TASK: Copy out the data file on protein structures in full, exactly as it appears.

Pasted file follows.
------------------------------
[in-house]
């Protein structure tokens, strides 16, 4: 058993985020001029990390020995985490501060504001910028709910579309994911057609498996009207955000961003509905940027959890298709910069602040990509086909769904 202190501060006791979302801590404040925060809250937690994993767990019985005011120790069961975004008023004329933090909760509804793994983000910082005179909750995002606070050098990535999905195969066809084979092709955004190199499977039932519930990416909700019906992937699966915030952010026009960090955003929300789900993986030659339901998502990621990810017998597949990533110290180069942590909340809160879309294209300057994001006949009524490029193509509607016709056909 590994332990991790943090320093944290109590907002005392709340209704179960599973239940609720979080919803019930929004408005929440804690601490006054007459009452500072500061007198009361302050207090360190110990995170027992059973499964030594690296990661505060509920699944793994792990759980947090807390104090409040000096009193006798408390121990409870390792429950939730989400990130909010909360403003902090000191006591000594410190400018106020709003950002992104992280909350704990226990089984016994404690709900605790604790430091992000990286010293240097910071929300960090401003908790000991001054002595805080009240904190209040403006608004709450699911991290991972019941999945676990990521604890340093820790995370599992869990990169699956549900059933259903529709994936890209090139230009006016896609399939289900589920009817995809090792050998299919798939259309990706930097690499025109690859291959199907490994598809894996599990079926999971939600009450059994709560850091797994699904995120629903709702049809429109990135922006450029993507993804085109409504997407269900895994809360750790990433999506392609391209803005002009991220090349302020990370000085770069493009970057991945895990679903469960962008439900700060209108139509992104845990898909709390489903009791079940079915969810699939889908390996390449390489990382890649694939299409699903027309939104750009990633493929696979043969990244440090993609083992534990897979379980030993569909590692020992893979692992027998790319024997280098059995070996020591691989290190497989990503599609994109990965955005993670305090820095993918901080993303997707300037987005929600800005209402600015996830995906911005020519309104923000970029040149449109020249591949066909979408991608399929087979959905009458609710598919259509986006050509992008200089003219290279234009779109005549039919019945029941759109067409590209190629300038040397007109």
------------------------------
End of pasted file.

[in-house]
């Protein structure tokens, strides 16, 4: 058993985020001029990390020995985490501060504001910028709910579309994911057609498996009207955000961003509905940027959890298709910069602040990509086909769904 202190501060006791979302801590404040925060809250937690994993767990019985005011120790069961975004008023004329933090909760509804793994983000910082005179909750995002606070050098990535999905195969066809084979092709955004190199499977039932519930990416909700019906992937699966915030952010026009960090955003929300789900993986030659339901998502990621990810017998597949990533110290180069942590909340809160879309294209300057994001006949009524490029193509509607016709056909 590994332990991790943090320093944290109590907002005392709340209704179960599973239940609720979080919803019930929004408005929440804690601490006054007459009452500072500061007198009361302050207090360190110990995170027992059973499964030594690296990661505060509920699944793994792990759980947090807390104090409040000096009193006798408390121990409870390792429950939730989400990130909010909360403003902090000191006591000594410190400018106020709003950002992104992280909350704990226990089984016994404690709900605790604790430091992000990286010293240097910071929300960090401003908790000991001054002595805080009240904190209040403006608004709450699911991290991972019941999945676990990521604890340093820790995370599992869990990169699956549900059933259903529709994936890209090139230009006016896609399939289900589920009817995809090792050998299919798939259309990706930097690499025109690859291959199907490994598809894996599990079926999971939600009450059994709560850091797994699904995120629903709702049809429109990135922006450029993507993804085109409504997407269900895994809360750790990433999506392609391209803005002009991220090349302020990370000085770069493009970057991945895990679903469960962008439900700060209108139509992104845990898909709390489903009791079940079915969810699939889908390996390449390489990382890649694939299409699903027309939104750009990633493929696979043969990244440090993609083992534990897979379980030993569909590692020992893979692992027998790319024997280098059995070996020591691989290190497989990503599609994109990965955005993670305090820095993918901080993303997707300037987005929600800005209402600015996830995906911005020519309104923000970029040149449109020249591949066909979408991608399929087979959905009458609710598919259509986006050509992008200089003219290279234009779109005549039919019945029941759109067409590209190629300038040397007109």